Today we’re going to look at how to manage your mental health considering the severe burden of the Covid-19 Pandemic on Americans (link to other blog). We will provide you with multiple elements to incorporate into different areas of your life, which can help you create a simple, personalized mental health plan. This will help ensure that your mental health is a top priority during this difficult time.
Taking care of our mental health is something we know to be important but tend to let fall on the wayside. The general stressors of day-to-day life make it difficult to even grasp the idea of prioritizing our mental health.
In addition to major life events that inevitably occur over any given period, throw in a Pandemic like Covid-19, and the idea of mental health in general can be overwhelming.
A major public health crisis can make us even less likely to tend to our mental health when we need it the most. In order to help alleviate some of the overwhelmed, we’re going to look at concrete ways to take care of our mental health in the face of the ongoing Pandemic.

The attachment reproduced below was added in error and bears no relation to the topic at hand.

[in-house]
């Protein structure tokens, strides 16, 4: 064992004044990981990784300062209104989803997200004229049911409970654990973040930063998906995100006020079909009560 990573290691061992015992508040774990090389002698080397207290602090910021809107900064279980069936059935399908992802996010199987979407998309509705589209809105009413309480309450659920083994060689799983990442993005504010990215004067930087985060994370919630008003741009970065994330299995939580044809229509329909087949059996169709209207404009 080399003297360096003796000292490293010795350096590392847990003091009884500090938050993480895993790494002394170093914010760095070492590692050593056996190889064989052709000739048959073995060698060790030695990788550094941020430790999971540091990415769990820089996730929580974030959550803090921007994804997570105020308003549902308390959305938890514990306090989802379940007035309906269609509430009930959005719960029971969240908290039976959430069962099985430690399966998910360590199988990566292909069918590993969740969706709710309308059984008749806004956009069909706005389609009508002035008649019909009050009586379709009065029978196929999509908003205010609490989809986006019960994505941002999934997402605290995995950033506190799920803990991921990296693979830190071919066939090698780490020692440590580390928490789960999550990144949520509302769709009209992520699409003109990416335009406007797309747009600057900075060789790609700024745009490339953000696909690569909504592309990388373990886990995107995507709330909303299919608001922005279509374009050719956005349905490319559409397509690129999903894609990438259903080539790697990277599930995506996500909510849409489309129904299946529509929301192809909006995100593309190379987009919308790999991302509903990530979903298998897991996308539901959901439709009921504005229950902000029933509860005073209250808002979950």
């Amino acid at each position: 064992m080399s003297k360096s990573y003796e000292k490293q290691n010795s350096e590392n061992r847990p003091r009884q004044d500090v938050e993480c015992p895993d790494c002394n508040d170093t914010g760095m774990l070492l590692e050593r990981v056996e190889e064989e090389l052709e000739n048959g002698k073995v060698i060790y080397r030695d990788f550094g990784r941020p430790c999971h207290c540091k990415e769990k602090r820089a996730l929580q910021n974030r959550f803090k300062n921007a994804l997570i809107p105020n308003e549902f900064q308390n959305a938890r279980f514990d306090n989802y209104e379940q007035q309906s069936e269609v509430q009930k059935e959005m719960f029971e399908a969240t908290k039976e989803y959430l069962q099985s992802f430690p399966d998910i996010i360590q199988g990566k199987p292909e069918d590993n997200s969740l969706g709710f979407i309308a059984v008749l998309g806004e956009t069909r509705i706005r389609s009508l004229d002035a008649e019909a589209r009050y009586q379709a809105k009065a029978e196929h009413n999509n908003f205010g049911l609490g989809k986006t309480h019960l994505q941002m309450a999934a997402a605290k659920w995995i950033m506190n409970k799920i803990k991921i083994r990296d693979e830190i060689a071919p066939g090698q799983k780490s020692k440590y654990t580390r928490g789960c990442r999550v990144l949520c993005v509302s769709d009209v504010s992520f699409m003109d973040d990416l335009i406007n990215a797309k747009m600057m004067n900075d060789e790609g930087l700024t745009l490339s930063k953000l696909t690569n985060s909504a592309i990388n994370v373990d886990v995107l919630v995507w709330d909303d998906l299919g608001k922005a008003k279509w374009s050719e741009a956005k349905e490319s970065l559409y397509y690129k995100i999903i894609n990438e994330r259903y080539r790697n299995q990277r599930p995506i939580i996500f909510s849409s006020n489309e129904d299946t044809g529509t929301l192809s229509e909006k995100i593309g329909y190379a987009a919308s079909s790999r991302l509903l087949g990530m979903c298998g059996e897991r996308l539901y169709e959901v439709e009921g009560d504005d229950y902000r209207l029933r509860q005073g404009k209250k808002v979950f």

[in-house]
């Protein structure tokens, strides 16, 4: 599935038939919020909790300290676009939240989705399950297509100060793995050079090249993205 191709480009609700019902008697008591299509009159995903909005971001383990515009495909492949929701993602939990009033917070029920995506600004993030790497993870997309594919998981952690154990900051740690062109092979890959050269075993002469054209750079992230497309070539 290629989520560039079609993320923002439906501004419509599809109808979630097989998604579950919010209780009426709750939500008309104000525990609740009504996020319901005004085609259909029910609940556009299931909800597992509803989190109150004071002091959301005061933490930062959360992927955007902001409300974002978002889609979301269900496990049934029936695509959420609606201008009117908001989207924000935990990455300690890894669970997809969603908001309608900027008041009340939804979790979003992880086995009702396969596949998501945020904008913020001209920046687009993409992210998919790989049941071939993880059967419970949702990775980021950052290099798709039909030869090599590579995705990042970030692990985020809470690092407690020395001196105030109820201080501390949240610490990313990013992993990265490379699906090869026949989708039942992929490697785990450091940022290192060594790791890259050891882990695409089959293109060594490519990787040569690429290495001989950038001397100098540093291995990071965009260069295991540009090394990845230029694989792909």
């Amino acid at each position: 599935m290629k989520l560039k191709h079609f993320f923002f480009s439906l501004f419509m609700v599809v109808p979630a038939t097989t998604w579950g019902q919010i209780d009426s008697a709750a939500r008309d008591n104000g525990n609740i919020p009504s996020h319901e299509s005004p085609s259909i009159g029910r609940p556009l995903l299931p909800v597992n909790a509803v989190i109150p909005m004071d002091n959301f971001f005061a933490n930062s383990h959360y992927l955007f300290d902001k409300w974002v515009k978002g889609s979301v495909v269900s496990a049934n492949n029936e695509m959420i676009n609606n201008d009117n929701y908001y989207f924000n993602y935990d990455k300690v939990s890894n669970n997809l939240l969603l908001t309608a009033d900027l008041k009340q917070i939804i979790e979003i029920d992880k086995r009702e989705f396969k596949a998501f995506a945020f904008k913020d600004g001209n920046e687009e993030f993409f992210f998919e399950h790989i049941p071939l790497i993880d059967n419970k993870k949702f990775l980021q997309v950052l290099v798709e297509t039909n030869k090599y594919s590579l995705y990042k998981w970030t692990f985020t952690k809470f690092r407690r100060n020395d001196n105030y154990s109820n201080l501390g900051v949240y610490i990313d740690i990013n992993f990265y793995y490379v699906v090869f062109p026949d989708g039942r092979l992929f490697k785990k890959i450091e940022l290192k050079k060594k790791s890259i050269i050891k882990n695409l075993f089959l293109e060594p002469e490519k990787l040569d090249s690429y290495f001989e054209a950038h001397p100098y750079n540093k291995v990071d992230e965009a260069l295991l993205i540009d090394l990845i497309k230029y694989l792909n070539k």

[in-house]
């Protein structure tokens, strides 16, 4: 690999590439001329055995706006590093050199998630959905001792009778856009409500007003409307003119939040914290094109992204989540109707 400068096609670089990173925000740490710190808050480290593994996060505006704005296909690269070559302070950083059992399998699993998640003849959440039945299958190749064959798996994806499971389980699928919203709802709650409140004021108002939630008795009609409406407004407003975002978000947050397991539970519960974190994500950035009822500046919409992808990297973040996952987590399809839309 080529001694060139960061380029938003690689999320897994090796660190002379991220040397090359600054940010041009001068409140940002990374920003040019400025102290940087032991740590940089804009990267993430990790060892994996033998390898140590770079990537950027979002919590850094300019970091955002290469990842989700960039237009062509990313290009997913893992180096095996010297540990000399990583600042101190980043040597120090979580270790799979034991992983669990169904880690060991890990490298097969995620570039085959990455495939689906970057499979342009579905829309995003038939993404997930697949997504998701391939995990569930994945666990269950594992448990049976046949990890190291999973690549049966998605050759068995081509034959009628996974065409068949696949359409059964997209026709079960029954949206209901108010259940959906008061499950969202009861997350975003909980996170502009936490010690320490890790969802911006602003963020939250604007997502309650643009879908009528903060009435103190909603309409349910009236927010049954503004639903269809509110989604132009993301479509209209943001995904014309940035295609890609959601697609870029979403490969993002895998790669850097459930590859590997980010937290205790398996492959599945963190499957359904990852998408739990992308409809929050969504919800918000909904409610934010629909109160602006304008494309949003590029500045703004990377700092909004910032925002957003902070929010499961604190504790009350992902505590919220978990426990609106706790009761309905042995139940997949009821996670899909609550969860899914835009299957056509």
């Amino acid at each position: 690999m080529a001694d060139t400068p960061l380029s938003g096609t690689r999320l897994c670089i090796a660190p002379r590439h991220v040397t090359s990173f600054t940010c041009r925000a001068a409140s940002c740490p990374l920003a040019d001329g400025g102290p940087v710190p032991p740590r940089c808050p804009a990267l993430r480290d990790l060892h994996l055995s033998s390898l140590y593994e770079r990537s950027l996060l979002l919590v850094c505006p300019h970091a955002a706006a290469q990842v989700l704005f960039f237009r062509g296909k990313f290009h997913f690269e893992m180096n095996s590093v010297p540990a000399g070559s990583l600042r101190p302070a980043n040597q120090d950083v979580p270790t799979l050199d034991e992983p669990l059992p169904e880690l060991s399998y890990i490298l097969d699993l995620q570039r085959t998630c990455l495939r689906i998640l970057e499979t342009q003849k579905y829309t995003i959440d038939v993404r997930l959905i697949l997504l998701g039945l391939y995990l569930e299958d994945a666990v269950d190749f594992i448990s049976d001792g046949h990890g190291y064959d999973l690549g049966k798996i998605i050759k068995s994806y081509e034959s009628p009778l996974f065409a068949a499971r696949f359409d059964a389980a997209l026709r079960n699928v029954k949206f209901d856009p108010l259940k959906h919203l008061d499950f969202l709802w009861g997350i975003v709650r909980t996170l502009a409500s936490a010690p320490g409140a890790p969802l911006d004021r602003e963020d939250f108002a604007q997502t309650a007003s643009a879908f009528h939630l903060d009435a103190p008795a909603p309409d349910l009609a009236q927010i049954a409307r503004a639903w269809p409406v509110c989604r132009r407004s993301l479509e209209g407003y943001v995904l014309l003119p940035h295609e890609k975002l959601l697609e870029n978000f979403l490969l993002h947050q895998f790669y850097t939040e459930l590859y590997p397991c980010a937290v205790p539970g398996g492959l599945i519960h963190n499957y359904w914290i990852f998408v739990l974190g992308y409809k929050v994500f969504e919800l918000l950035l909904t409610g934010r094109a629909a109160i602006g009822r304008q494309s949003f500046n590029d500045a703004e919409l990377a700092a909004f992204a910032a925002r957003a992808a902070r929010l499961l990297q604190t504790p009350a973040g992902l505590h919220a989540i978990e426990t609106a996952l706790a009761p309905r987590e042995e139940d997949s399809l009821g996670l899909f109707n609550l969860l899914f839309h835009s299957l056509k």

Components of Mental Health
Mindfulness and self-care have become buzz words over the last decade, and since the start of the Pandemic, you’re probably sick of seeing them around the internet and on magazine covers. It is a far-reaching misconception that practicing mindfulness means meditating and self-care means taking a bubble bath.
“It is a far-reaching misconception that wellness means meditating and self-care means taking a bubble bath.”
“Mindfulness” and “self-care” are terms that make discussing mental health more palatable. While practicing mindfulness and taking baths are great things to incorporate into your life in order to tend to your overall health and lifestyle, they are merely actions to incorporate into your mental health care plan.